|Introduction: Slowing Seawater Intrustion > Process: Changing Wastewater into Safe Water > Recycled Water Quality > Success: Providing a Reliable Water Supply for the 21st Century
Slowing Seawater Intrusion
To our knowledge, MRWPCA operates the world's largest water recycling facility designed for raw food crop irrigation
The primary source for water in Monterey County is from aquifers hundreds of feet below the ground. The reserve is diminishing as the number of farms, businesses and residences have increased. So much water has been removed, in fact, that intruding seawater has come within two miles of Salinas's wells.
In addition to threatening the drinking water supply, seawater intrusion threatens the region's multi-billion dollar agricultural economy.
In the mid 1970s, a group of community leaders began discussing the idea of recycling wastewater. This led to the extensive five-year Monterey Wastewater Reclamation for Agriculture Study that began in 1980. The final results of this research proved that recycled water is safe for the irrigation of crops that are consumed without cooking. Today, this definitive report is used as the standard in countries all over the world.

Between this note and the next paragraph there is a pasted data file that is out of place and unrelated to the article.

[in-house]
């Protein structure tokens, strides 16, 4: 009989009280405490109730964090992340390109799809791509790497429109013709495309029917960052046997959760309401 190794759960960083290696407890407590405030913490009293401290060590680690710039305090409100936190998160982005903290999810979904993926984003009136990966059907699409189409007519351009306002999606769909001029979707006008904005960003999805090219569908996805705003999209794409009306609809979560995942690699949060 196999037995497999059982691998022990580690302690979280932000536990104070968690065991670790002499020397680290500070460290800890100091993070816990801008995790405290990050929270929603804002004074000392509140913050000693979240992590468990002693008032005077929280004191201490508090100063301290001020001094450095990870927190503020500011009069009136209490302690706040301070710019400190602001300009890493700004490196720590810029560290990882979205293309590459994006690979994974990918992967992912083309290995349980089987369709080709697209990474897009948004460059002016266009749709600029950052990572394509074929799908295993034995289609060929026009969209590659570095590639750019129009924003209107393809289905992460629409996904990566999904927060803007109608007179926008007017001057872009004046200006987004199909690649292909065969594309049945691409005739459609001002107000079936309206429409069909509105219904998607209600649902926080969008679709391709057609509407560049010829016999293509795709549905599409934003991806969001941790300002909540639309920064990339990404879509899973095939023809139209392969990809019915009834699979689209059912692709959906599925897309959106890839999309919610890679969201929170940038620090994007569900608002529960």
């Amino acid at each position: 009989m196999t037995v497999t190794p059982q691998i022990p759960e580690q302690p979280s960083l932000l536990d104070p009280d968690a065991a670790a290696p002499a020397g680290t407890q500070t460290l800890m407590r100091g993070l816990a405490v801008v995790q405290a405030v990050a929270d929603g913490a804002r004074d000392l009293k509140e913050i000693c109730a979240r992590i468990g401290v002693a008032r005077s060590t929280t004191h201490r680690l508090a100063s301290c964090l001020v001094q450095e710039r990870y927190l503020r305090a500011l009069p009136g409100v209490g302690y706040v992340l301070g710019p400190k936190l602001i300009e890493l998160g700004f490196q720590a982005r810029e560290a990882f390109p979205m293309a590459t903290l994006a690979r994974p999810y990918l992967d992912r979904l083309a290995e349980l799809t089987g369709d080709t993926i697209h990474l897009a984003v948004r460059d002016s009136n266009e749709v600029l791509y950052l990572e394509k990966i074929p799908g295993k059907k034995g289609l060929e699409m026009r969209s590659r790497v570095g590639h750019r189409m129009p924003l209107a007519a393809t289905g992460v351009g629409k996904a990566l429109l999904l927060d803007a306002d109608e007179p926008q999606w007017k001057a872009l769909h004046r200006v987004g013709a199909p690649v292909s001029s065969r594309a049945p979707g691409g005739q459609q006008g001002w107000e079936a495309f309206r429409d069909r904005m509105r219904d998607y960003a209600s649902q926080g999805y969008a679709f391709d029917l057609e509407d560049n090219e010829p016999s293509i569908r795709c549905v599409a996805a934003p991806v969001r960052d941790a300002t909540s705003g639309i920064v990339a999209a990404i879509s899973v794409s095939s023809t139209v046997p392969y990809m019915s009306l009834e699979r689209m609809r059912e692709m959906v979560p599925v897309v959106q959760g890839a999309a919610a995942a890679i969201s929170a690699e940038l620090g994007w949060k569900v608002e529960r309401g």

In 1992, MRWPCA and the Monterey County Water Resources Agency formed a partnership to build two projects: a water recycling facility at the Regional Treatment Plant; and a distribution system including 45 miles of pipeline and 22 supplemental wells. Its objective was to retard the advance of seawater intrusion by supplying irrigation water to nearly 12,000 acres of farmland in the northern Salinas Valley. This would significantly reduce the draw of water from the undergound aquifers. The $75 million projects were completed in 1997 after three years of construction.
The use of highly treated wastewater to irrigate landscaping has been practiced for years, yet for food crops, it is relatively new. The recycled water facility is capable of producing an average of 29.6 million gallons of recycled water per day. This is the equivalent of one foot of water over 91 acres of land.
In the future, MRWPCA plans to additionally supply recycled water to city parks, roadway landscape and golf courses.